In what some see as a troubling sign, there is a growing number of parents who choose not to vaccinate their children. Now, some health care officials are concerned that this may lead to a resurgence of contagious disease.
To vaccinate or not to vaccinate, that is the question and the topic of today’s immunization workshop addressing the way in which nurses and other medical professionals can constructively counteract anti-vaccine sentiment.
In the past, vaccination rates were in excess of 95 percent in Sarasota County. Now, there is an alarming drop in what’s known as Herd Immunity in Sarasota and throughout the United States.
“When one chooses not to vaccinate their children they're leaving them at great risk for getting the diseases. Some of them if not deadly can be very detrimental," says Donna Keith of the Sarasota County Health Department.
She says the growing anti-vaccine sentiment started with a 1998 study in the UK that reported a link between autism ADN vaccines, in particular the MMR vaccine and that this information has been refuted. “It’s very important for us to recognize that the vaccine preventable diseases haven't gone away."
But some parents are not convinced. Kimberly Sylvester has three children ages 3, 6 and ten. Although her older two have been vaccinated, she has chosen not to follow suggested guidelines regarding immunization, here's why. "My oldest was vaccinated because he was already vaccinated when we adopted him, our second child was only partially vaccinated and our third child was a biological child and I chose against vaccination because there were not enough statistics to support vaccination."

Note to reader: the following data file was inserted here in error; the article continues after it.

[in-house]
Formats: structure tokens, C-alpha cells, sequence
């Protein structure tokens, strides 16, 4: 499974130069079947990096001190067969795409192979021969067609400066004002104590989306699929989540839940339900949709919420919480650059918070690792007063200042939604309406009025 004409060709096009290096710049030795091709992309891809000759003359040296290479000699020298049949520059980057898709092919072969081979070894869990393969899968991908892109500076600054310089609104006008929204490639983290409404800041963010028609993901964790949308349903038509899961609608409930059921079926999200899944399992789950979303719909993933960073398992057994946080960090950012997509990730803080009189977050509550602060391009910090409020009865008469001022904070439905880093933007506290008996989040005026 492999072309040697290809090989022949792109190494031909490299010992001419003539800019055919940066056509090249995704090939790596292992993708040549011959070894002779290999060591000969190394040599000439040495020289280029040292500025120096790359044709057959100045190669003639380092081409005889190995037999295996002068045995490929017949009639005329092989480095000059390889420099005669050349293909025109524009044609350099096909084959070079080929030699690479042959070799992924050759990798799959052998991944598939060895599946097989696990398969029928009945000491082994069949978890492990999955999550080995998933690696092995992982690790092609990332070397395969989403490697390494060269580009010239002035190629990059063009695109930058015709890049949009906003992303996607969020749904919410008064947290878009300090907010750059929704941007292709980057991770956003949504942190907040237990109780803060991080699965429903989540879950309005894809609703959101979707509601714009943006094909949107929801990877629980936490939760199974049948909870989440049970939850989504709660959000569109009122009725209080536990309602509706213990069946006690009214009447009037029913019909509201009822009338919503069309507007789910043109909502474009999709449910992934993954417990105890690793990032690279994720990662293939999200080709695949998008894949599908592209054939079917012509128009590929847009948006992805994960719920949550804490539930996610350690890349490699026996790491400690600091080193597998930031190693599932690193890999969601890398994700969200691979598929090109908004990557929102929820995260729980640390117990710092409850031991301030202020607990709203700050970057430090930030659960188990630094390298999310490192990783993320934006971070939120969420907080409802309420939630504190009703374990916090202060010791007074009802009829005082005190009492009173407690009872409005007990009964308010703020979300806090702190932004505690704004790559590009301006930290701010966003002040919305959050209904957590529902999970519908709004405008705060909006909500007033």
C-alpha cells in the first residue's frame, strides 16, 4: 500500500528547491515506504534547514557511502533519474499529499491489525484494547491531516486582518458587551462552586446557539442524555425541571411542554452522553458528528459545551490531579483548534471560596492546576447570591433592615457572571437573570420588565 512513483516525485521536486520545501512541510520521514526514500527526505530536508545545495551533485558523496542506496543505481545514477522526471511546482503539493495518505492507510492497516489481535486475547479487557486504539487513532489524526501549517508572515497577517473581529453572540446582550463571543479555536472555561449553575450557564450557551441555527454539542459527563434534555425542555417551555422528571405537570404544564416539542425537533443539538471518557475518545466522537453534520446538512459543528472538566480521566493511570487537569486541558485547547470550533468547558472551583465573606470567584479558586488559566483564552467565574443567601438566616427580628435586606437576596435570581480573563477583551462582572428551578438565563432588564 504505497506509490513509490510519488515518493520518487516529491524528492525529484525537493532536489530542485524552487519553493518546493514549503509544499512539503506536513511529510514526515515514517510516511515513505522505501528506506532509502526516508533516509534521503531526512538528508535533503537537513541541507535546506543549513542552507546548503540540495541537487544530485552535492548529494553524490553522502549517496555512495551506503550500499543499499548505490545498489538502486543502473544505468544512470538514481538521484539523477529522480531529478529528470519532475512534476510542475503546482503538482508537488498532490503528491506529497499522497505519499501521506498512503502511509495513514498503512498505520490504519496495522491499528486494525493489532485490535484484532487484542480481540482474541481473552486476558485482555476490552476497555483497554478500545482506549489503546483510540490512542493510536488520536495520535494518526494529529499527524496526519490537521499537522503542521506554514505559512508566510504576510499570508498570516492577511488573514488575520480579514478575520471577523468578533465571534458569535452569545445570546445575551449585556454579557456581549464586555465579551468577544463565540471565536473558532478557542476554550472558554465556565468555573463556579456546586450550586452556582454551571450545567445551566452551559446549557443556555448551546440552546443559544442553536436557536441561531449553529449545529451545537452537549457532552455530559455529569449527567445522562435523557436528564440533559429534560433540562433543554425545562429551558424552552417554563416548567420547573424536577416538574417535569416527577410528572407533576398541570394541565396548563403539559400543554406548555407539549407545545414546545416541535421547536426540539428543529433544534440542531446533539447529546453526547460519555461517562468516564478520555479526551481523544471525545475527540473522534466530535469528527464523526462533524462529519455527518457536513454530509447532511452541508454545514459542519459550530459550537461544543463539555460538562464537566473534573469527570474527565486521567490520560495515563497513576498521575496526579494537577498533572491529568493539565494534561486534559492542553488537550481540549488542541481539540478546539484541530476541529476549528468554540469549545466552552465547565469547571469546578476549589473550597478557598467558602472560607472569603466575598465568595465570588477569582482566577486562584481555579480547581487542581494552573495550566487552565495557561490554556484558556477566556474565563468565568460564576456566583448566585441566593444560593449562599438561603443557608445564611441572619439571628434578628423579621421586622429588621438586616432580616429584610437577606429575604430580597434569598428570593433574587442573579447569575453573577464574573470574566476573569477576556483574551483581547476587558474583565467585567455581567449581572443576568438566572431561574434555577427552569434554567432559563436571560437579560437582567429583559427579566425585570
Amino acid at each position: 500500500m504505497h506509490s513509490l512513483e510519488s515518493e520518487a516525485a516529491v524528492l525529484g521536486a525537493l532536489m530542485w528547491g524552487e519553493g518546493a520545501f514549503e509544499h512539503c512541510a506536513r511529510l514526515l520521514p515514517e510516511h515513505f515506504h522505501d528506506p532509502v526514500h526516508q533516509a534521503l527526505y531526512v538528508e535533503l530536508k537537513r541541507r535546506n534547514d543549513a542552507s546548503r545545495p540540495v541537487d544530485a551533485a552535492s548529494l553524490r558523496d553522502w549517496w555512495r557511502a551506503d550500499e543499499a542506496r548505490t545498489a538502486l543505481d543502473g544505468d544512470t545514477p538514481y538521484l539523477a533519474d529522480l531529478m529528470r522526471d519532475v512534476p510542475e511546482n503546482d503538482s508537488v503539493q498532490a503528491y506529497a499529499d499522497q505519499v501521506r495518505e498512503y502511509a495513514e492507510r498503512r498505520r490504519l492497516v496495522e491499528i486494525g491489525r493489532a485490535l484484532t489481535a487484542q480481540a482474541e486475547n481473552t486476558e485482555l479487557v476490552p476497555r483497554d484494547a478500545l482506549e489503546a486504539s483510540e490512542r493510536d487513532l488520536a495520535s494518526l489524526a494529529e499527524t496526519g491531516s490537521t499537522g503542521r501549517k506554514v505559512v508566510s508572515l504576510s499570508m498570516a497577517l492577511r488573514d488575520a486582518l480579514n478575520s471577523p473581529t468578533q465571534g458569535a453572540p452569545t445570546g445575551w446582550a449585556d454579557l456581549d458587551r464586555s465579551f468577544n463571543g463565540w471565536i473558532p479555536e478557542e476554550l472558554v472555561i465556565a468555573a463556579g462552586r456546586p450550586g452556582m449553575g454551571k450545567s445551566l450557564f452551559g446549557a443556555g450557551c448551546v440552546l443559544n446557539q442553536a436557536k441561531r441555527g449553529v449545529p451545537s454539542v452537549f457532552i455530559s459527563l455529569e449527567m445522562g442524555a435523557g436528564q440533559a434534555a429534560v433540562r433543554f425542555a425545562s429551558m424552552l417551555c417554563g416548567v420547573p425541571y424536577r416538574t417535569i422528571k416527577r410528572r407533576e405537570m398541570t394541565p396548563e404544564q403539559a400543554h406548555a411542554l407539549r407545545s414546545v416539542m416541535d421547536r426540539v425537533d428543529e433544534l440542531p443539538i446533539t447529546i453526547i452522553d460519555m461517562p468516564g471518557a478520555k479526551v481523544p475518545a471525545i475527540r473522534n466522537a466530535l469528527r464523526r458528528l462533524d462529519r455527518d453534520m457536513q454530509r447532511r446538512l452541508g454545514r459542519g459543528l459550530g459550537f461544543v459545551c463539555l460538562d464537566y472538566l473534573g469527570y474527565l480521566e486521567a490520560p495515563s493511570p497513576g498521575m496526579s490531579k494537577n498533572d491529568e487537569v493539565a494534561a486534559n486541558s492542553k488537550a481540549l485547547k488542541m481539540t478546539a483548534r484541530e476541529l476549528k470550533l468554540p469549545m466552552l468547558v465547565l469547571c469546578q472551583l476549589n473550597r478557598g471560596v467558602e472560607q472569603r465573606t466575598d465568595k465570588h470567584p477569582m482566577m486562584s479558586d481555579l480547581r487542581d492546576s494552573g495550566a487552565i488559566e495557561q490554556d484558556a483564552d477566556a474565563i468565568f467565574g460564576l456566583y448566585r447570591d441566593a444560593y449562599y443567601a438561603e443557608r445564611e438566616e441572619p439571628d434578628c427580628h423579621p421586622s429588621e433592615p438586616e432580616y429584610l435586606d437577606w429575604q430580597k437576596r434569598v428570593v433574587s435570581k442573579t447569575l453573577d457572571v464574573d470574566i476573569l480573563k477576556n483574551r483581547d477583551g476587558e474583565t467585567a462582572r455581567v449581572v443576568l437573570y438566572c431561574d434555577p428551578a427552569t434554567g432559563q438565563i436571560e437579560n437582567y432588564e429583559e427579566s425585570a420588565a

But what is the effect on the community as a whole when people opt out of immunization? "What that does is leaves all of us more vulnerable to the diseases and there are some children who are sick, people who have leukemia or some other diseases where they're not able to have some of the vaccines or who may respond less aggressively to the vaccines if they do receive them those children are at extreme risk."
But Sylvester is not convinced. "I did not feel that vaccination is the tell-tale end all to prevent childhood disease. Also I feel that in preventing one thing, we are causing another problem."
John Irwins’ 2-year-old has been immunized, but he says his wife calls the shots. "My wife is an RN and she has done all the research and she feels it’s better to do it.
Jenine Rolfe has opted not to give her son Jason all of the vaccinations. She says her concerns and decisions are because the risks outweigh the benefits. "We do know some families that have children with autism they did get a vaccination and they do feel that the vaccinations may be part of the whole development of the disease."
But, is there a clear cut yes or no to the direct link to autism? "Yes, it is extremely clear that vaccines have nothing to do with it," says Keith.
Both the medical professionals and parents feel strongly about immunization, and while the message from the CDC is that the benefits outweigh the risk, for some parents it’s not a risk that they will take.